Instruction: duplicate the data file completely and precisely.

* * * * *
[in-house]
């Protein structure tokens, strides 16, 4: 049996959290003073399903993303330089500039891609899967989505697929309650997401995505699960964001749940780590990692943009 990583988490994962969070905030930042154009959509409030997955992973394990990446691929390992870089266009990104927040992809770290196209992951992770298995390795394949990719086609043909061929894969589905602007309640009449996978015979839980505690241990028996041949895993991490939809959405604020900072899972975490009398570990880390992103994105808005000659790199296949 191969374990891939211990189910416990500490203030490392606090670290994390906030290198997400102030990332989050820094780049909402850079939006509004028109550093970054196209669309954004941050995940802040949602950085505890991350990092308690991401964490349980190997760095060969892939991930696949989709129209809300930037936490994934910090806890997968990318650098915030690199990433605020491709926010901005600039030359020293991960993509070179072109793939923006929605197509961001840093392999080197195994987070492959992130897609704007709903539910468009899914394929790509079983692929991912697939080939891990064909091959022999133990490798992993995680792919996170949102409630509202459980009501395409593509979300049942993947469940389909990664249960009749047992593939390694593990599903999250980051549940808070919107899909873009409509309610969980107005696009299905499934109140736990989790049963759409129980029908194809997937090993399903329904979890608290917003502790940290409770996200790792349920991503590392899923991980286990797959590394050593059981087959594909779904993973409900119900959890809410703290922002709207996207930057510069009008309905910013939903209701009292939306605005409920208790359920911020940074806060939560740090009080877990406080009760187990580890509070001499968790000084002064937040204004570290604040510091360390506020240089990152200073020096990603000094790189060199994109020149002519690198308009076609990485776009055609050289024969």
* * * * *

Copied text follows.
[in-house]
């Protein structure tokens, strides 16, 4: 049996959290003073399903993303330089500039891609899967989505697929309650997401995505699960964001749940780590990692943009 990583988490994962969070905030930042154009959509409030997955992973394990990446691929390992870089266009990104927040992809770290196209992951992770298995390795394949990719086609043909061929894969589905602007309640009449996978015979839980505690241990028996041949895993991490939809959405604020900072899972975490009398570990880390992103994105808005000659790199296949 191969374990891939211990189910416990500490203030490392606090670290994390906030290198997400102030990332989050820094780049909402850079939006509004028109550093970054196209669309954004941050995940802040949602950085505890991350990092308690991401964490349980190997760095060969892939991930696949989709129209809300930037936490994934910090806890997968990318650098915030690199990433605020491709926010901005600039030359020293991960993509070179072109793939923006929605197509961001840093392999080197195994987070492959992130897609704007709903539910468009899914394929790509079983692929991912697939080939891990064909091959022999133990490798992993995680792919996170949102409630509202459980009501395409593509979300049942993947469940389909990664249960009749047992593939390694593990599903999250980051549940808070919107899909873009409509309610969980107005696009299905499934109140736990989790049963759409129980029908194809997937090993399903329904979890608290917003502790940290409770996200790792349920991503590392899923991980286990797959590394050593059981087959594909779904993973409900119900959890809410703290922002709207996207930057510069009008309905910013939903209701009292939306605005409920208790359920911020940074806060939560740090009080877990406080009760187990580890509070001499968790000084002064937040204004570290604040510091360390506020240089990152200073020096990603000094790189060199994109020149002519690198308009076609990485776009055609050289024969």